I presented a historical overview of religious media and mediated religions in mainland China, Taiwan, and Hong Kong, looking at how the different mediascapes reflect different political and social backgrounds, in my paper ‘Media Games. Projecting Faith in Space and in Time’, in the panel ‘Religion and Media in Translation’, presented at The 20th World Congress of the International Association for the History of Religions (15-21 August, 2010, Toronto, CANADA).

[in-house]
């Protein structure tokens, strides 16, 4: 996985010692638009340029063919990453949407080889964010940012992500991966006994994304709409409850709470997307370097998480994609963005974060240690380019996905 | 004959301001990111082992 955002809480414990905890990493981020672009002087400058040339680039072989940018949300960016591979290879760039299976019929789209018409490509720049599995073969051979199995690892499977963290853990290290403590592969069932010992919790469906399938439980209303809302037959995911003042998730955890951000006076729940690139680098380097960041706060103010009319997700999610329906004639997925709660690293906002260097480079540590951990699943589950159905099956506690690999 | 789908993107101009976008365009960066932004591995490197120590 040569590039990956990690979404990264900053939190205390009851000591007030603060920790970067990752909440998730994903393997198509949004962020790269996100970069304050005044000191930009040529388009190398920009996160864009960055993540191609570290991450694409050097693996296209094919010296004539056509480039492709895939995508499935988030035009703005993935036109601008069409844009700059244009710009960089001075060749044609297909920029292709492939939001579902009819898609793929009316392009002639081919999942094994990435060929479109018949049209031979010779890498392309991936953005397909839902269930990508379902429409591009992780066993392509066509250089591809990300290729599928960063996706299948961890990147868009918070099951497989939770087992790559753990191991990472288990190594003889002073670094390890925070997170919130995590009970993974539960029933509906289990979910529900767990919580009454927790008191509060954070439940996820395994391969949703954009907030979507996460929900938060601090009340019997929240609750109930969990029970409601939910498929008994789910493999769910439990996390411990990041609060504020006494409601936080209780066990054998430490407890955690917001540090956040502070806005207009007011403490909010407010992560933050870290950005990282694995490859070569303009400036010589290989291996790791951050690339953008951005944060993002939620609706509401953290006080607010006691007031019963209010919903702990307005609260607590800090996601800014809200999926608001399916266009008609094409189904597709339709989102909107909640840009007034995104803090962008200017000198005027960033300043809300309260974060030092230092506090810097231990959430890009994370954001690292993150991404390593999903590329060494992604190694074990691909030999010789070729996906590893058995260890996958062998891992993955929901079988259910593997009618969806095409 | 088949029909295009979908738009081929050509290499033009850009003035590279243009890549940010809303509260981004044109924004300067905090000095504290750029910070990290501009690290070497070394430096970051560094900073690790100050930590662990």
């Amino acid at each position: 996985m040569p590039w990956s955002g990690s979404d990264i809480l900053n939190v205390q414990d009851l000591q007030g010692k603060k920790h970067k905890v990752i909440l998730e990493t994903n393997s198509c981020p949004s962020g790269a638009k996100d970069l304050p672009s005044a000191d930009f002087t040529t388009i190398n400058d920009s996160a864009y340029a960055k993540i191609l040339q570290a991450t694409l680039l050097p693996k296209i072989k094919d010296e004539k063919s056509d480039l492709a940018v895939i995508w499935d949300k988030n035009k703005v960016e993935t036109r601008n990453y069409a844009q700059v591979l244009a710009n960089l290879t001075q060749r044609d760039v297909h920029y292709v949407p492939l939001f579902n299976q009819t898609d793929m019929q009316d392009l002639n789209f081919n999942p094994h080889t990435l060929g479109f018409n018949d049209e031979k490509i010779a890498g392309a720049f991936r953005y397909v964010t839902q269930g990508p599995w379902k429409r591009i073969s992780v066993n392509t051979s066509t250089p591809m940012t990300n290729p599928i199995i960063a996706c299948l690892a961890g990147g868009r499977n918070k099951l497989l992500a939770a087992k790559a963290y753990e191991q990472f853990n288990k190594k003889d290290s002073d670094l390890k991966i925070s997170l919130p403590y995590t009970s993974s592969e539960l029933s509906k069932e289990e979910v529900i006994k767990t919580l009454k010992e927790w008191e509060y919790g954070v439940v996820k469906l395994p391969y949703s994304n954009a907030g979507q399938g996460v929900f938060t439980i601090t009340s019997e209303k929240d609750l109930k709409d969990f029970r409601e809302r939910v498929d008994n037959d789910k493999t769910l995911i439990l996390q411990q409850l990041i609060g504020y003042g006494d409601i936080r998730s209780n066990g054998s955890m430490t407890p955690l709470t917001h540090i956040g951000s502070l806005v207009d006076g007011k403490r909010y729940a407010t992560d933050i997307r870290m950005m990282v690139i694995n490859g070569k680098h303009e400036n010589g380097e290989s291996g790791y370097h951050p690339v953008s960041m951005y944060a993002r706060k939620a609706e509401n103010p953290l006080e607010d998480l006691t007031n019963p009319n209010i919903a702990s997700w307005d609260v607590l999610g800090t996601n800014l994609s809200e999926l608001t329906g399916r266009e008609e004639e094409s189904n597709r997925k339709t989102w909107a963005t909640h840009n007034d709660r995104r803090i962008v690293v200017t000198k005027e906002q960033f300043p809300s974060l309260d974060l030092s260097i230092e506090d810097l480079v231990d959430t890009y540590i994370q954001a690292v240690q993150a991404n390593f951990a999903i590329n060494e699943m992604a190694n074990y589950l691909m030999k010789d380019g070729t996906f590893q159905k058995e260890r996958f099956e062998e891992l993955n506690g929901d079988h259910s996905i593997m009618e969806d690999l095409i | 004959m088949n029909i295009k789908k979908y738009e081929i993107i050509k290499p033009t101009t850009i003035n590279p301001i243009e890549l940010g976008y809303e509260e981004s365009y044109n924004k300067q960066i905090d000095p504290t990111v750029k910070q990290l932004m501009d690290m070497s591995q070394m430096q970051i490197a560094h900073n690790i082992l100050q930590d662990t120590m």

Given my extensive fieldwork in Taiwan, I have done in-depth research on Buddhist documentaries and cartoons produced by the local Buddhist organisations. Preliminary results of my research were presented in paper ‘Dharma into Motion Pictures. Hermeneutics of Animation in Contemporary Chinese Buddhism’, paper delivered at the International Conference Visualizing and Performing Buddhist Worlds (2-4 November, 2007, Toronto, CANADA). A revised version was presented under the title ‘Dharma in Motion Pictures: Buddhist Cartoons and Documentaries in Contemporary Taiwan‘, at the Conference of the International Society for Media, Religion, and Culture (4-7 August 2014, Canterbury, UK). This work has become a chapter in the forthcoming volume Religion and Media in China.